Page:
Elgar Advanced Introductions are stimulating and thoughtful introductions to major fields in the social sciences, business and law, expertly written by the world's leading scholars. Designed to be accessible yet rigorous, they offer concise and lucid surveys of the substantive and policy issues associated with discrete subject areas.
This Advanced Introduction provides a critical review and discussion of research concerning spatial statistics, differentiating between it and spatial econometrics, to answer a set of core questions covering the geographic-tagging-of-data origins of the concept and its theoretical underpinnings, conceptual advances, and challenges for future scholarly work. It offers a vital tool for understanding spatial statistics and surveys how concerns about violating the independent observations assumption of statistical analysis developed into this discipline.
- A concise overview of spatial statistics theory and methods, looking at parallel developments in geostatistics and spatial econometrics, highlighting the eclipsing of centography and point pattern analysis by geostatistics and spatial autoregression, and the emergence of local analysis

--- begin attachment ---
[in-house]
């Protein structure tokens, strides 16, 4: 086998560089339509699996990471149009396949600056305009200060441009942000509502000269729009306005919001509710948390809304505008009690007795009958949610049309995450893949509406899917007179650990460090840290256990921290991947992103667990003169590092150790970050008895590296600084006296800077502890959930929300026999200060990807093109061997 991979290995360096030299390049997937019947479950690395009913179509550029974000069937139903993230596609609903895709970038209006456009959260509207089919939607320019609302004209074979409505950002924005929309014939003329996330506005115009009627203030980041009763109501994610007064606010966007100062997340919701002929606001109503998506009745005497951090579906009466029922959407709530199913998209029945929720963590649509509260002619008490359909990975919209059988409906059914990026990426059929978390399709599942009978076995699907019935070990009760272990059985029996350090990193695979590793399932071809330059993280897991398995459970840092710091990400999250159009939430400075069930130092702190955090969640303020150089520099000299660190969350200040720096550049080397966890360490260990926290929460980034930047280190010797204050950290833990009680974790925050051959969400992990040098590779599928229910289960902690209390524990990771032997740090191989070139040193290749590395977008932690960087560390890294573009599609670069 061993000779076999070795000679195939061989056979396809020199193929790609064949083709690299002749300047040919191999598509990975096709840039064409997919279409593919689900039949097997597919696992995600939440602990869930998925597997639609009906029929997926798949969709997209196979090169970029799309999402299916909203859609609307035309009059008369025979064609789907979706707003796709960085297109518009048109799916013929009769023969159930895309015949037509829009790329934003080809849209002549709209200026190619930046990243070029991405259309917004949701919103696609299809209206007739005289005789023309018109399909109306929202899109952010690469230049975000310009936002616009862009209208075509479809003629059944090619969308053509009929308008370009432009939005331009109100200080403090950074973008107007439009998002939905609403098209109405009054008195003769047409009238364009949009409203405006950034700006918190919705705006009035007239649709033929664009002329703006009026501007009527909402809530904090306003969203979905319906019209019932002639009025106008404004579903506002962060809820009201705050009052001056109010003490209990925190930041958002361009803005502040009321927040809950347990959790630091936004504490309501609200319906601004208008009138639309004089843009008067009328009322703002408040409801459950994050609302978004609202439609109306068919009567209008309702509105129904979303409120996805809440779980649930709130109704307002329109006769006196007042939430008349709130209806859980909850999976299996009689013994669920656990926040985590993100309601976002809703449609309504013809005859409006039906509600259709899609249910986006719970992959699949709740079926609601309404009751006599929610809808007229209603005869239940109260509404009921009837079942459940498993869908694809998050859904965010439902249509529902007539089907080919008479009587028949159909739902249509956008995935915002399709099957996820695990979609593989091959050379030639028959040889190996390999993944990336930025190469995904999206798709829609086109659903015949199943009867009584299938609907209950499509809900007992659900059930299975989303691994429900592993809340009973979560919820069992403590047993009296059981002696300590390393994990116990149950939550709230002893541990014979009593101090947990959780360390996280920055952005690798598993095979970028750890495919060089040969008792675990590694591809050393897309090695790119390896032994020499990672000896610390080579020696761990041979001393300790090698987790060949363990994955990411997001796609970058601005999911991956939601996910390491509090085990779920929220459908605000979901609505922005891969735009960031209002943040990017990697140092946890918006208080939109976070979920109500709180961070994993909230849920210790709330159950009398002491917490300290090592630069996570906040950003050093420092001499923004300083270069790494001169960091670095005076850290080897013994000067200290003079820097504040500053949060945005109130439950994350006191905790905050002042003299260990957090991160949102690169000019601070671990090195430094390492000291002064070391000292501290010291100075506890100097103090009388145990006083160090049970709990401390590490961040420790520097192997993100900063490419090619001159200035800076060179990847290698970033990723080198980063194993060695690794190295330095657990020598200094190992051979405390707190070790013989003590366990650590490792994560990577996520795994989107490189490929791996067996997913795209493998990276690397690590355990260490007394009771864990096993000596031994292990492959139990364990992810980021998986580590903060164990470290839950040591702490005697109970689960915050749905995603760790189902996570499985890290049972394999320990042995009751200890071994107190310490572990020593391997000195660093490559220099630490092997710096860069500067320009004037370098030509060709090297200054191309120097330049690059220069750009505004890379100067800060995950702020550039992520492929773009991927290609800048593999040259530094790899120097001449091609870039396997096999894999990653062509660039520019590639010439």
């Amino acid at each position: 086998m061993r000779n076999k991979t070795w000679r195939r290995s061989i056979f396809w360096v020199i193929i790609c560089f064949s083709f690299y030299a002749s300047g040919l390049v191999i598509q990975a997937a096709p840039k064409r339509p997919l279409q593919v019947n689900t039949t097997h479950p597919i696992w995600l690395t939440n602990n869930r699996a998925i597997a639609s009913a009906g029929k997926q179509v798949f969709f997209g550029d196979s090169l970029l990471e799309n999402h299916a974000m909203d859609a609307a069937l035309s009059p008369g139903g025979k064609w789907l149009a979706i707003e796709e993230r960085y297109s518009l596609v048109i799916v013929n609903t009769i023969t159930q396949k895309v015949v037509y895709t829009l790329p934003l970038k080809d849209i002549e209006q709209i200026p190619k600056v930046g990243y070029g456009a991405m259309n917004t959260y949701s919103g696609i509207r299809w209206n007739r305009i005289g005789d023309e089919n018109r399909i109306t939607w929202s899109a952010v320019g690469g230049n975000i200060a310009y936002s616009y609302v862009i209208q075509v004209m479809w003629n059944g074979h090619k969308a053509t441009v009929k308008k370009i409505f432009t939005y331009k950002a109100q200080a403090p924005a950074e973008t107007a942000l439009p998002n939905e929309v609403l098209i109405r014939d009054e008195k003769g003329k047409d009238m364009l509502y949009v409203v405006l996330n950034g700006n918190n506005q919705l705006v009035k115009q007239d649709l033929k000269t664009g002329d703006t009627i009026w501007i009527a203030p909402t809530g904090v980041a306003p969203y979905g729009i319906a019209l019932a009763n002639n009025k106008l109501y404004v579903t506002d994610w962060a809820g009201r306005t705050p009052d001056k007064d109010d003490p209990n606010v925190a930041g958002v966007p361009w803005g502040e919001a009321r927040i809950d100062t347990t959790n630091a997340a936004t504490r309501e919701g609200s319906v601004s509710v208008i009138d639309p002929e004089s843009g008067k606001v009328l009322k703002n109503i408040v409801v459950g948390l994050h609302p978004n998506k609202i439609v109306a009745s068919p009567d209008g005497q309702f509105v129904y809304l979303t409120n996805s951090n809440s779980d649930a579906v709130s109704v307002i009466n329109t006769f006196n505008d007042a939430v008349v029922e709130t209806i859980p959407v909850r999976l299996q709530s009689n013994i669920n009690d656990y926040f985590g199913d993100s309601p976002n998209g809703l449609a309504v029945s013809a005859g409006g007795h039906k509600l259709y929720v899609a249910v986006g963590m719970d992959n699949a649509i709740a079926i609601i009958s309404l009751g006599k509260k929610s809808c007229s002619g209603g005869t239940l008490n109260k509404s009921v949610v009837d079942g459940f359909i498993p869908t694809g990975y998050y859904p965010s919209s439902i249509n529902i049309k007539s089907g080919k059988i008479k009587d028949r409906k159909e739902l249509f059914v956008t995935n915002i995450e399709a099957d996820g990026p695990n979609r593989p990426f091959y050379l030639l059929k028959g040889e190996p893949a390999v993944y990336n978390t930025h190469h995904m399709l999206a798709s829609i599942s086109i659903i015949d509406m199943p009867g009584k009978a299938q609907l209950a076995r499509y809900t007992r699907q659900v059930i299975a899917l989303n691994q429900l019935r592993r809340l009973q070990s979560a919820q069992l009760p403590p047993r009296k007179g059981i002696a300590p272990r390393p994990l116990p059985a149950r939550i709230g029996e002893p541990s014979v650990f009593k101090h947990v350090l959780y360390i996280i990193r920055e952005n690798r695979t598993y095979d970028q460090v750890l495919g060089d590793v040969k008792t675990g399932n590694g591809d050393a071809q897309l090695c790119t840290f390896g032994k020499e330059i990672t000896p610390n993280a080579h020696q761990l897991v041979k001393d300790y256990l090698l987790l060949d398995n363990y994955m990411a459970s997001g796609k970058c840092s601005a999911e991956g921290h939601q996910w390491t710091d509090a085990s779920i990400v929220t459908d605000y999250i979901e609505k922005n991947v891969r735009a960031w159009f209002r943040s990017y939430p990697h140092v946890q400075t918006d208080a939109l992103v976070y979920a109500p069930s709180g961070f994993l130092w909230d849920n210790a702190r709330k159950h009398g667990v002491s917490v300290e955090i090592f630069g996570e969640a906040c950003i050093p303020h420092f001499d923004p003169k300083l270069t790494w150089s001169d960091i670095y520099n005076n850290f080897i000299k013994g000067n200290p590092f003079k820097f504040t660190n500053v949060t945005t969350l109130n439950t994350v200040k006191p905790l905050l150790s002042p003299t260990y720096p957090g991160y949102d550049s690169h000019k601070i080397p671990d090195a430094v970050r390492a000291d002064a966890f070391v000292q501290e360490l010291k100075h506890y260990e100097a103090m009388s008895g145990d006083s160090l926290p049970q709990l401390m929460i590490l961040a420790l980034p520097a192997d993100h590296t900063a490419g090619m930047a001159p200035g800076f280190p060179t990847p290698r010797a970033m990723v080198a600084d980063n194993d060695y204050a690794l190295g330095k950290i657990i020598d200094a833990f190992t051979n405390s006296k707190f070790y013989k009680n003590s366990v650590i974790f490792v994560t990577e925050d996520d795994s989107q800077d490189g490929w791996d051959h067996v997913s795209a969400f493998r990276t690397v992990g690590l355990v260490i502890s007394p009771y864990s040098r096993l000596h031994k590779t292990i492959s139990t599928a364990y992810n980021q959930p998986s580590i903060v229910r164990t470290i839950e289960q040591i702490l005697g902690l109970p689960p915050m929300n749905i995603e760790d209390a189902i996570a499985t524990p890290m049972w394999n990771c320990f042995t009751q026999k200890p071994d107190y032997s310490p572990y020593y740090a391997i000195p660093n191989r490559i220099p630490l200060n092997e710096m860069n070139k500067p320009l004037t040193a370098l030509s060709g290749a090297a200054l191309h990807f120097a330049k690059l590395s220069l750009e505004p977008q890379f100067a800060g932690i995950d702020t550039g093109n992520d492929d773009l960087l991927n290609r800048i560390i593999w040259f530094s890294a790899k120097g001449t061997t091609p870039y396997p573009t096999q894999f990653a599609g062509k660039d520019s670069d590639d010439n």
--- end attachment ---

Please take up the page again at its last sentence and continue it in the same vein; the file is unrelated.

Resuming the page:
- Contemporary descriptions of popular geospatial random variables, emphasizing one- and two-parameter spatial autoregression specifications, and Moran eigenvector spatial filtering coupled with a broad coverage of statistical estimation techniques
- A detailed articulation of a spatial statistical workflow conceptualization
The helpful insights from empirical applications of spatial statistics in agronomy, criminology, demography, economics, epidemiology, geography, remotely sensed data, urban studies, and zoology/botany, will make this book a useful tool for upper-level students in these disciplines.
'With widespread and increasingly available georeferenced data, this book offers a timely assessment of contemporary methods, models, and metrics—such as the eigenvector spatial filtering approach to handling spatial autocorrelation—in spatial statistics. I salute the authors for this enlightening contribution! The book will greatly empower us to better uncover mechanisms behind georeferenced data.'
– Li An, San Diego State University, US
Daniel A. Griffith
, Ashbel Smith Professor of Geography and Geospatial Information Science, School of Economic, Political, and Policy Sciences, University of Texas at Dallas and Bin Li
, Professor of Geography, Department of Geography and Environmental Studies, Central Michigan University, US.